Current assets are generally listed on a company’s balance sheet. Current liabilities, on the other hand, are usually listed on the liabilities section of a company’s balance sheet.
Any money received from customers for products or services that have been provided but not yet paid for.
Inventory – All items that have been purchased, produced, stockpiled, and awaiting sale… including raw materials, work in process, finished goods and supplies.
Loans payable – Money owed to you from another person or owed to a bank by another person such as a mortgage, car payments, and credit card debt.
Property, Plant, and Equipment – A significant item of an organization that is used in its operations and would be difficult to replace if lost or stolen. When you buy a computer or a truck, you are buying a piece of property, plant, and equipment.
Receivables – The amount of money you have sitting on the table waiting to be picked up by a customer.
Capital Assets – Anything you purchase with the intention of holding onto for a longer time period such as equipment, machinery, and buildings.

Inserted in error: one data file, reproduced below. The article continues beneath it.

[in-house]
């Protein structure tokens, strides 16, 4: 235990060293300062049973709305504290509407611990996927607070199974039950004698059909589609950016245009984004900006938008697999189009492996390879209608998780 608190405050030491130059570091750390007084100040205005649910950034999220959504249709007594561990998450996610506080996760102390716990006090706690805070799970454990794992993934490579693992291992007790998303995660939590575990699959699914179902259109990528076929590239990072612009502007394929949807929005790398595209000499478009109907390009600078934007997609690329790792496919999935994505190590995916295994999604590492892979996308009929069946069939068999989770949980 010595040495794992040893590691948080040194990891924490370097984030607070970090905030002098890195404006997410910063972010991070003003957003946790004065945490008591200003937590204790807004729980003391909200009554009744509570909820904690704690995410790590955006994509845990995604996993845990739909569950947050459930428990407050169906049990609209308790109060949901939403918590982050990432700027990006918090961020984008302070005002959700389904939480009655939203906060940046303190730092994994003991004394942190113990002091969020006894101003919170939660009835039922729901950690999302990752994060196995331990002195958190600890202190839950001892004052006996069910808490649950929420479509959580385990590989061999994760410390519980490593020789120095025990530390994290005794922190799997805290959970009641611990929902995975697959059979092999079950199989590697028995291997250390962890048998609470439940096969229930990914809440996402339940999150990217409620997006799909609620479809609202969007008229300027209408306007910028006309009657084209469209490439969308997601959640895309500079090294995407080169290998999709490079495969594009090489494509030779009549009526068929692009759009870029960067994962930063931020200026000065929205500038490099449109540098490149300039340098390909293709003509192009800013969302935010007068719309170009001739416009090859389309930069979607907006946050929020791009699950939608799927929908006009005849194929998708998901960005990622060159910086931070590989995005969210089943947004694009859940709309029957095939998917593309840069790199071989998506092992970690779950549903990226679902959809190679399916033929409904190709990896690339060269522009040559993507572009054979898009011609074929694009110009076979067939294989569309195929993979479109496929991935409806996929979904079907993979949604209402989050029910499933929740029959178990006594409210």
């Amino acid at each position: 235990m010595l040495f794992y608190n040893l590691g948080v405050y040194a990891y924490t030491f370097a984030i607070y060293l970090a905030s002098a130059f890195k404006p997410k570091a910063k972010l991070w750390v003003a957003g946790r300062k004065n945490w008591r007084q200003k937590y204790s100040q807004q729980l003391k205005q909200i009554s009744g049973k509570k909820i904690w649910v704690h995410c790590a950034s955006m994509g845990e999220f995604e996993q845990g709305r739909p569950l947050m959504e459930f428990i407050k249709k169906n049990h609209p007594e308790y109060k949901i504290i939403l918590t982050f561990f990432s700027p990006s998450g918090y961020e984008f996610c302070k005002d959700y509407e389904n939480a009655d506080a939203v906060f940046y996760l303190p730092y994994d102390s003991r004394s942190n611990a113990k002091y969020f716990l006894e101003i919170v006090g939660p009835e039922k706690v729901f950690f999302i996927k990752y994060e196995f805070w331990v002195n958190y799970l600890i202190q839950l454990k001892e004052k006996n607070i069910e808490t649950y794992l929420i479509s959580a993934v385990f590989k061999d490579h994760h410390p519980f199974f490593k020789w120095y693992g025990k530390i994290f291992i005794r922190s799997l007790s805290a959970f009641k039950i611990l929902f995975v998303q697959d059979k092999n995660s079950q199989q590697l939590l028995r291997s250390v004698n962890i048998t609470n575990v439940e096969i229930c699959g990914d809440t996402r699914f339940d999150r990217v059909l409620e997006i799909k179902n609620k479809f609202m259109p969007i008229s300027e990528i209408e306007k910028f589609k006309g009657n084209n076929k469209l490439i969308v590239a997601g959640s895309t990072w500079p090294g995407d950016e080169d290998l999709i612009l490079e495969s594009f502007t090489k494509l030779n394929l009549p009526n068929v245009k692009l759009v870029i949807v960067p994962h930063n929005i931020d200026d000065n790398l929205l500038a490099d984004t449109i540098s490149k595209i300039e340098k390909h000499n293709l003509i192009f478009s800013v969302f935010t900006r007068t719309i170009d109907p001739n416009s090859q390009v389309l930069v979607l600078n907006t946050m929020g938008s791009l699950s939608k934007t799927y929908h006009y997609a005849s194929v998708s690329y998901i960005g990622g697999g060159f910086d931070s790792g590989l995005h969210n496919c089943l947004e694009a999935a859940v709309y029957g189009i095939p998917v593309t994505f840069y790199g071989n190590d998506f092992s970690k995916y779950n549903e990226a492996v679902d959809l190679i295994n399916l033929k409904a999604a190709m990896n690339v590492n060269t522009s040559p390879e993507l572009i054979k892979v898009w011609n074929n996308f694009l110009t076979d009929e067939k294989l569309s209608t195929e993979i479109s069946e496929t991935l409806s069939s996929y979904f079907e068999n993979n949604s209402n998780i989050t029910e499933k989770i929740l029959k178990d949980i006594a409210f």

Marketable securities refer to the securities that are sold, traded or that can easily be converted to cash.
There are a number of types of marketable securities. Some of the more common types of marketable securities are stocks, bonds, government securities, commercial paper and certificates of deposit.
The balance sheet reflects the difference between the cost basis and the market value of marketable securities at a given date. Current assets are those assets which can be sold in the short term to meet current liabilities or quickly converted to cash.
Project-finance costs and prepaid expenses are recorded as current assets on the balance sheet. The most common prepaid expense is depreciation. Usually it costs more to build an asset the first time than it does to build it the second time, so a portion of the cost is expensed or prepaid the year the first asset is built. For example, imagine you are building a nitrogen production plant for the first time. Financing costs are deducted from the cost of the asset. The cash paid for the asset is the total cost.